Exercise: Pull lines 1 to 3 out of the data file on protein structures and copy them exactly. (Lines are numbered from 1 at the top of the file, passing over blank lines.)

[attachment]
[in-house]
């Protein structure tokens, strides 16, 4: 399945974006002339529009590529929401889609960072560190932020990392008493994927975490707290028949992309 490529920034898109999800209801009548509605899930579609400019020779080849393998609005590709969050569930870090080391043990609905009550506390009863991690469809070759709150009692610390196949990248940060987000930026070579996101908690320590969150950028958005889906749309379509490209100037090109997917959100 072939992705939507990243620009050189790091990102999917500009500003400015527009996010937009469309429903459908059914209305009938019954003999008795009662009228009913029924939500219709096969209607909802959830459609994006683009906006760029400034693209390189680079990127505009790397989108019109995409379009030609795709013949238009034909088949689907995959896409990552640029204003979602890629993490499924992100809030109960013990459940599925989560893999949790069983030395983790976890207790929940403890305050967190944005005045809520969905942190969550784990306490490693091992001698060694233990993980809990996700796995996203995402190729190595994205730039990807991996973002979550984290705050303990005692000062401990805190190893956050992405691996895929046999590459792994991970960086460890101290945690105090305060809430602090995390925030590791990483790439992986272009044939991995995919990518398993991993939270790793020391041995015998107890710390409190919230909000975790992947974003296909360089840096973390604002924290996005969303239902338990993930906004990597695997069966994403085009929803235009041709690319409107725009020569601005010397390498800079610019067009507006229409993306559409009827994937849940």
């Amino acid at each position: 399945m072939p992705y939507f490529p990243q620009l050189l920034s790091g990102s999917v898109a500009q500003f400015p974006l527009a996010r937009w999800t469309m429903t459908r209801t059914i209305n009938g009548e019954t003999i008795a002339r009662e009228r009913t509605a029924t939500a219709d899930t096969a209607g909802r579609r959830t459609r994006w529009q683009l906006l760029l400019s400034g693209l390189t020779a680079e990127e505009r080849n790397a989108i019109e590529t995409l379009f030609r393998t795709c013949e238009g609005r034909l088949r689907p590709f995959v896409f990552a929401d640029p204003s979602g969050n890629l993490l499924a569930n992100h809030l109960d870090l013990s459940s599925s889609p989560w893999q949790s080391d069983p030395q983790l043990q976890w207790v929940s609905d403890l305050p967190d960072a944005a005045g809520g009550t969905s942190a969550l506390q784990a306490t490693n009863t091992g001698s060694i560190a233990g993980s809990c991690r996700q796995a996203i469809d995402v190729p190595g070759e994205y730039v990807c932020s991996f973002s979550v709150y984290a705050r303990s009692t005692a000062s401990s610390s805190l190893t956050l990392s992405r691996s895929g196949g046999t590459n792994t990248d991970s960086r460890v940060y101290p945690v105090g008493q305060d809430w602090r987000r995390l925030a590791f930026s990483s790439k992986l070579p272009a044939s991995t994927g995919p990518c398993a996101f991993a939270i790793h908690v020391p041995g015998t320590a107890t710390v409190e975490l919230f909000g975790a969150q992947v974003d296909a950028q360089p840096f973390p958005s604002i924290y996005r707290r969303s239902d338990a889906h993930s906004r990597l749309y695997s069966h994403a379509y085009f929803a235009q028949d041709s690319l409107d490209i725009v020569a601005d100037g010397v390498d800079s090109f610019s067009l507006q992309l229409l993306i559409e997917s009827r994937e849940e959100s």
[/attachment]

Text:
[in-house]
């Protein structure tokens, strides 16, 4: 399945974006002339529009590529929401889609960072560190932020990392008493994927975490707290028949992309 490529920034898109999800209801009548509605899930579609400019020779080849393998609005590709969050569930870090080391043990609905009550506390009863991690469809070759709150009692610390196949990248940060987000930026070579996101908690320590969150950028958005889906749309379509490209100037090109997917959100 072939992705939507990243620009050189790091990102999917500009500003400015527009996010937009469309429903459908059914209305009938019954003999008795009662009228009913029924939500219709096969209607909802959830459609994006683009906006760029400034693209390189680079990127505009790397989108019109995409379009030609795709013949238009034909088949689907995959896409990552640029204003979602890629993490499924992100809030109960013990459940599925989560893999949790069983030395983790976890207790929940403890305050967190944005005045809520969905942190969550784990306490490693091992001698060694233990993980809990996700796995996203995402190729190595994205730039990807991996973002979550984290705050303990005692000062401990805190190893956050992405691996895929046999590459792994991970960086460890101290945690105090305060809430602090995390925030590791990483790439992986272009044939991995995919990518398993991993939270790793020391041995015998107890710390409190919230909000975790992947974003296909360089840096973390604002924290996005969303239902338990993930906004990597695997069966994403085009929803235009041709690319409107725009020569601005010397390498800079610019067009507006229409993306559409009827994937849940």
């Amino acid at each position: 399945m072939p992705y939507f490529p990243q620009l050189l920034s790091g990102s999917v898109a500009q500003f400015p974006l527009a996010r937009w999800t469309m429903t459908r209801t059914i209305n009938g009548e019954t003999i008795a002339r009662e009228r009913t509605a029924t939500a219709d899930t096969a209607g909802r579609r959830t459609r994006w529009q683009l906006l760029l400019s400034g693209l390189t020779a680079e990127e505009r080849n790397a989108i019109e590529t995409l379009f030609r393998t795709c013949e238009g609005r034909l088949r689907p590709f995959v896409f990552a929401d640029p204003s979602g969050n890629l993490l499924a569930n992100h809030l109960d870090l013990s459940s599925s889609p989560w893999q949790s080391d069983p030395q983790l043990q976890w207790v929940s609905d403890l305050p967190d960072a944005a005045g809520g009550t969905s942190a969550l506390q784990a306490t490693n009863t091992g001698s060694i560190a233990g993980s809990c991690r996700q796995a996203i469809d995402v190729p190595g070759e994205y730039v990807c932020s991996f973002s979550v709150y984290a705050r303990s009692t005692a000062s401990s610390s805190l190893t956050l990392s992405r691996s895929g196949g046999t590459n792994t990248d991970s960086r460890v940060y101290p945690v105090g008493q305060d809430w602090r987000r995390l925030a590791f930026s990483s790439k992986l070579p272009a044939s991995t994927g995919p990518c398993a996101f991993a939270i790793h908690v020391p041995g015998t320590a107890t710390v409190e975490l919230f909000g975790a969150q992947v974003d296909a950028q360089p840096f973390p958005s604002i924290y996005r707290r969303s239902d338990a889906h993930s906004r990597l749309y695997s069966h994403a379509y085009f929803a235009q028949d041709s690319l409107d490209i725009v020569a601005d100037g010397v390498d800079s090109f610019s067009l507006q992309l229409l993306i559409e997917s009827r994937e849940e959100s």